credit: Mathieu Lebreton
As of a few days ago, Paris has an incredible nine Michelin star restaurants each holding three stars, reinforcing its reputation as one of the world’s coveted destinations for any gourmand. This year, the French government have even gone as far as using the Michelin guide to further promote French gastronomy in an attempt to emphasise the importance of food in tourism.
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Chef Yannick Alléno took over the reins of Pavillon Ledoyen in mid-2014. What’s remarkable is that it’s only taken the head chef six months to achieve three stars – a status he previously had while at Le Meuirce. Such an accolade surely puts this restaurant on the list of modern greats. Or those in Paris, at least. Come to Pavillon Ledoyen if you’re looking for the ultimate gastronomic experience. Set on the first floor of the neo-classical mansion, this top-notch restaurant not only boasts 3 stars to its name, but is also ranked 25th at The Worlds’ 50th Best Restaurants, a feat unlike any other. Much attention is paid to every detail of the food here so that each dish not only tastes good but looks good too. For a unique and creative experience, Pavillon Ledoyen is the place to be.
credit: Mathieu Lebreton
This two Michelin star establishment in the 16th arrondissement is rather exclusive, seating a mere 20 diners. Only in rare, special cases does the Michelin guide award stars to restaurants that have been open for less than a year, but the experience at Akrame shows it’s no accident. What’s particularly noteworthy is the atmosphere – hushed diners’ voices and stuffy waiters there are not. Akrame Benallal, the serial entrepreneur and chef behind this Michelin star establishment is known for his creative and contemporary and creative style of cooking. It was his mother who used to cook daily and with much generosity that inspired the chef to be what he is today. Head down to Akrame if you are in search for a fusion between tradition and innovation.
Chateaubriand, named after the thick tenderloin filet, surprisingly has nothing of the sort in terms of a signature dish. Instead, self-taught chef Inaki Alzpitarte has a tendency to create an awfully good squid salad. The chef is something of a maverick, and there’s the chance the menu could change to South American cuisine or Asian fare on any given night. This is because there is no menu available at this restaurant. Instead, the no-choice taster changes daily and depending on the season. Creativity is certainly on a high here and be prepared to be amazed by the daily creations set to be put on your dinner table.
credit: Arnold Gatialo
As it’s open for four days a week and reservations are subject to a strict two-month waiting list, tables at L’Astrance are notoriously coveted. Though it’s French through and through, from time to time the food has a distinct Asian twist to it, as the miso-marinated mackerel will testify. Be prepared to be blown away by Chef Pascal Barbot’s surprise menu as you begin your culinary journey with an amuse bouche. Of course, this doesn’t mean that the restaurant doesn’t have a signature dish. The most distinguished dish at the restaurant is the Mushroom Millefeuille with Foie Gras marinated in Verjus, dusted with porcini powder, accompanied by droplets of lemon confit. It sure tastes as good as it sounds.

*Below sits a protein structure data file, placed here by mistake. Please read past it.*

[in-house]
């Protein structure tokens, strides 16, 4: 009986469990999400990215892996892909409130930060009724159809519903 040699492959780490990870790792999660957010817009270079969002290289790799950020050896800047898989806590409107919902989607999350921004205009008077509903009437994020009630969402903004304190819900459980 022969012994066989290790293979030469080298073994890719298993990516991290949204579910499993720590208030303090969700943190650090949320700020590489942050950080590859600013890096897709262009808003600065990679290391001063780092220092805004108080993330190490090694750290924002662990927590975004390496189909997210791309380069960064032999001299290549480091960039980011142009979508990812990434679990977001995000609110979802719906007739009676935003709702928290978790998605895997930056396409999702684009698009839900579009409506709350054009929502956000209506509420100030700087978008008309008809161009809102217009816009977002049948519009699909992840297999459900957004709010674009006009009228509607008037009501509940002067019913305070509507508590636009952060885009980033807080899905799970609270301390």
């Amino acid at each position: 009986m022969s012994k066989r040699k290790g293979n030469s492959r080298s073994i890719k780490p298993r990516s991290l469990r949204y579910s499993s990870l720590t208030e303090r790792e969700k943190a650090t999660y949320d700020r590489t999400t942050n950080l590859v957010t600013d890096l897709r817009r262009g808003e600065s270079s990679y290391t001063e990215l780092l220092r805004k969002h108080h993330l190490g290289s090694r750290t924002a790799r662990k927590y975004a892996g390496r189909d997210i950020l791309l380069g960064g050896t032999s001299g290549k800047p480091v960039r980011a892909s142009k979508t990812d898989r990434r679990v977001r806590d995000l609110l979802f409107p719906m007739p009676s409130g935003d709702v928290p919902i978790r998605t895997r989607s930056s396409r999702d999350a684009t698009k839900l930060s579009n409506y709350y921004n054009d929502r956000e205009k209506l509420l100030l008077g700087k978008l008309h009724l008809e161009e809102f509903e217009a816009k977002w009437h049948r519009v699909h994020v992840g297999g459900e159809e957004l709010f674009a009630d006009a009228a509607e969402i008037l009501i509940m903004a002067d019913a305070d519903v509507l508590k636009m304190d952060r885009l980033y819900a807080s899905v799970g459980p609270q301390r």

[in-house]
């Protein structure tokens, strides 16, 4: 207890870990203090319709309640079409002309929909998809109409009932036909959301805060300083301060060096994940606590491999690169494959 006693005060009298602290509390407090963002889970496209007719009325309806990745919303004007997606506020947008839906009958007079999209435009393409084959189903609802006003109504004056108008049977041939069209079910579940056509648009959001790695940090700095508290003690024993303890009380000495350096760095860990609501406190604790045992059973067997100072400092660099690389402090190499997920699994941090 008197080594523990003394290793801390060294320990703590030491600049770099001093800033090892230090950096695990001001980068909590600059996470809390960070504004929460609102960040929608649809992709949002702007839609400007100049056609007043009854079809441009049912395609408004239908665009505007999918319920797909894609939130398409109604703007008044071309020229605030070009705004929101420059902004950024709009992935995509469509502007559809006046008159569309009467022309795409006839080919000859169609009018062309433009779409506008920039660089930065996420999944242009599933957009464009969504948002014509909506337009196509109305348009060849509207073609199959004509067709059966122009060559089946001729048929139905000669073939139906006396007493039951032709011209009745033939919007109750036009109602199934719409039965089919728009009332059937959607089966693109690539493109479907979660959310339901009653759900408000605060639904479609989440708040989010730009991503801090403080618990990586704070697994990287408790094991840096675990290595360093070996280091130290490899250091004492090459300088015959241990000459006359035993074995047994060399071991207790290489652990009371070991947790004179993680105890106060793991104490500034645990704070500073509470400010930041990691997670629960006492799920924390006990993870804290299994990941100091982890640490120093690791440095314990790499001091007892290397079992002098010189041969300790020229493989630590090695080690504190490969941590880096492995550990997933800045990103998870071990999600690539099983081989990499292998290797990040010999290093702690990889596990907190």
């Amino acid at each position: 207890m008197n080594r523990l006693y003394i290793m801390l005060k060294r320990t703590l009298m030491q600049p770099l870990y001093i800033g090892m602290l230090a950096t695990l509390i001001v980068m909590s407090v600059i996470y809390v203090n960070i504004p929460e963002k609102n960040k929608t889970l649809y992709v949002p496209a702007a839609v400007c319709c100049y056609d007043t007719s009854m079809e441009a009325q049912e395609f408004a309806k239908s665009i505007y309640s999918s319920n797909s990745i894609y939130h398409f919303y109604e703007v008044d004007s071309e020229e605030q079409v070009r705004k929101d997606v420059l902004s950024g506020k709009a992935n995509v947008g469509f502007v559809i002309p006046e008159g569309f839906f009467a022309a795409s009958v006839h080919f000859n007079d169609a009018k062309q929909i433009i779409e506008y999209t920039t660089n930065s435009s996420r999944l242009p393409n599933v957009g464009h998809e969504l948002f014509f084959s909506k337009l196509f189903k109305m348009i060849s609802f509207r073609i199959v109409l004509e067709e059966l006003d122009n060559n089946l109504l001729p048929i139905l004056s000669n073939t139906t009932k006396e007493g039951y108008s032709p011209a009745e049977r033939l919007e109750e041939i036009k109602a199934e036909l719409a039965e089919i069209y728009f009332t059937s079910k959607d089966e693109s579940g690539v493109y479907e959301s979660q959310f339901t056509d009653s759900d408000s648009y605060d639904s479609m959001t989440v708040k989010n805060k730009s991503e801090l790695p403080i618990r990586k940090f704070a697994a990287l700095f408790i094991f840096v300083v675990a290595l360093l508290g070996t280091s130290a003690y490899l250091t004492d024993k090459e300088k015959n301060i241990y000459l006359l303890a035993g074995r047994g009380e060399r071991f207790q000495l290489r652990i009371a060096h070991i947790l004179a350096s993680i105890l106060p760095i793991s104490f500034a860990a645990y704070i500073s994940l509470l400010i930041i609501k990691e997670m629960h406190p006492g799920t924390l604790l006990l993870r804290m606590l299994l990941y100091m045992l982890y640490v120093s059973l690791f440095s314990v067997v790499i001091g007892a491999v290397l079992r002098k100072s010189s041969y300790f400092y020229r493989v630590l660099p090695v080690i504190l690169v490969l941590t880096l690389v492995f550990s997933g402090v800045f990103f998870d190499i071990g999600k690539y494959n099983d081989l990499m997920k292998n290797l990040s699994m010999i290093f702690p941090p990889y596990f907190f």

Restaurant Guy Savoy
Although your bill is likely to reach the other side of £330 per head after wine, Guy Savoy’s eponymous Parisian joint is worth every penny. It has held at least two Michelin stars since 1985, the restaurant receiving its third in 2002. Many consider it the ‘best meal they’ve ever had,’ while Andy Hayler gave it full marks in almost every category. Aside from two Michelin stars to its name, Restaurant Guy Savoy has also received several other awards including Best Restaurant in The World by La Liste and Forbes Travel Guide’s “Five-Star Award” in 2013, 2014, 2015, & 2016.
credit: Charles Haynes
L’Atelier Saint-Germain de Joël Robuchon
Robuchon owns two restaurants in Paris which share four Michelin stars between them – a nice contribution to the other 21 stars the chef has piled up over the years. The signature foie gras burger you’d be mad to miss, while the experience is a refreshingly relaxed one without too much in the way of the usual obligations. Indeed, haute cuisine rarely gets better than this.
L’Ambroisie is named after the food of the gods on Mount Olympus, and given the restaurant has retained three stars since 1988, it seems to achieve similar grandeur. The establishment is located in a handsome 17th century period house on Place des Voseges, but even the exterior fails to compare to the ornateness found within.
One to watch: Frenchie
‘Frenchie’ was the name/abuse given to Gregory Marchand while he worked in Jamie Oliver’s kitchen, and it’s been given to his restaurant that set up in 2009. While a star has yet to materialise, head chef Harry Cummins has worked in Michelin star kitchens before (Wild Honey, Zafferano, Arbutus), so experience in, and potential for, the accolade is in no short supply.